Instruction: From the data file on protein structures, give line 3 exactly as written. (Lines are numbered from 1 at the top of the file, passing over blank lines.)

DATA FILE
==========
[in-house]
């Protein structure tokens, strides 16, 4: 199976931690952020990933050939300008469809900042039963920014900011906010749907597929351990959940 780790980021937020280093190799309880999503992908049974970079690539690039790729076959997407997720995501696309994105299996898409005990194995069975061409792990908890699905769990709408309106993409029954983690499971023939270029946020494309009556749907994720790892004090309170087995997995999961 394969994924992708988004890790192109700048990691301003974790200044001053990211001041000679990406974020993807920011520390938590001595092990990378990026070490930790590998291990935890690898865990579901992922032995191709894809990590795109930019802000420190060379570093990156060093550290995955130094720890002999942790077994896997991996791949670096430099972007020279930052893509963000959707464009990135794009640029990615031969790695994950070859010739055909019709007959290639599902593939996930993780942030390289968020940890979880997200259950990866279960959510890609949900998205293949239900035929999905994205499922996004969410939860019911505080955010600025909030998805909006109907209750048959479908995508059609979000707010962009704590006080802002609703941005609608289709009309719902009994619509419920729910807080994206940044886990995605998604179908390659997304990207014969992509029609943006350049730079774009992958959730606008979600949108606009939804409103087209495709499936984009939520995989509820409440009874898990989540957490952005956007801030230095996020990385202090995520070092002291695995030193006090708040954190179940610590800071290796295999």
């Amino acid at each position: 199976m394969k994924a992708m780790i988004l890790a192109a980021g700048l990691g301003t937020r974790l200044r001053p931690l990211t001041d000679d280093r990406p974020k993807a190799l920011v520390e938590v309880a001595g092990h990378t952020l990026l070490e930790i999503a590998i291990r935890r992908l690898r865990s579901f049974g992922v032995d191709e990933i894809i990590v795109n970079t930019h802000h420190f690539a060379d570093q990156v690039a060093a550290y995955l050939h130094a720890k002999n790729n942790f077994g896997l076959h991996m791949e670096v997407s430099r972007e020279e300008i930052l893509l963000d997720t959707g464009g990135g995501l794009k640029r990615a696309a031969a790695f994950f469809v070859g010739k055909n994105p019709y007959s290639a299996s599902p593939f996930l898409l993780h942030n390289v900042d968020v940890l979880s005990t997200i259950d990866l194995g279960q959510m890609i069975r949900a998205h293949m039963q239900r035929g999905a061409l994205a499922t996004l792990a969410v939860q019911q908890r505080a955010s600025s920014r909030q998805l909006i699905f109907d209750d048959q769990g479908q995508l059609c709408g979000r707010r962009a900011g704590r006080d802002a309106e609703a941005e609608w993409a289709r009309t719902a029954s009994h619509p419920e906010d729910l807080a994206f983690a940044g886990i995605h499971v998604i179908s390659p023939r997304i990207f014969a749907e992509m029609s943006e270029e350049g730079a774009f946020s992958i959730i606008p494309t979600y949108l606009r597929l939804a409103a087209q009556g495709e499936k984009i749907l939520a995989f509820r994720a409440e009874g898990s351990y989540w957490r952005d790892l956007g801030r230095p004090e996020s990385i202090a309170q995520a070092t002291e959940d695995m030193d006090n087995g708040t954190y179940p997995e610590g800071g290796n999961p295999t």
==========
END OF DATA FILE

């Amino acid at each position: 199976m394969k994924a992708m780790i988004l890790a192109a980021g700048l990691g301003t937020r974790l200044r001053p931690l990211t001041d000679d280093r990406p974020k993807a190799l920011v520390e938590v309880a001595g092990h990378t952020l990026l070490e930790i999503a590998i291990r935890r992908l690898r865990s579901f049974g992922v032995d191709e990933i894809i990590v795109n970079t930019h802000h420190f690539a060379d570093q990156v690039a060093a550290y995955l050939h130094a720890k002999n790729n942790f077994g896997l076959h991996m791949e670096v997407s430099r972007e020279e300008i930052l893509l963000d997720t959707g464009g990135g995501l794009k640029r990615a696309a031969a790695f994950f469809v070859g010739k055909n994105p019709y007959s290639a299996s599902p593939f996930l898409l993780h942030n390289v900042d968020v940890l979880s005990t997200i259950d990866l194995g279960q959510m890609i069975r949900a998205h293949m039963q239900r035929g999905a061409l994205a499922t996004l792990a969410v939860q019911q908890r505080a955010s600025s920014r909030q998805l909006i699905f109907d209750d048959q769990g479908q995508l059609c709408g979000r707010r962009a900011g704590r006080d802002a309106e609703a941005e609608w993409a289709r009309t719902a029954s009994h619509p419920e906010d729910l807080a994206f983690a940044g886990i995605h499971v998604i179908s390659p023939r997304i990207f014969a749907e992509m029609s943006e270029e350049g730079a774009f946020s992958i959730i606008p494309t979600y949108l606009r597929l939804a409103a087209q009556g495709e499936k984009i749907l939520a995989f509820r994720a409440e009874g898990s351990y989540w957490r952005d790892l956007g801030r230095p004090e996020s990385i202090a309170q995520a070092t002291e959940d695995m030193d006090n087995g708040t954190y179940p997995e610590g800071g290796n999961p295999t």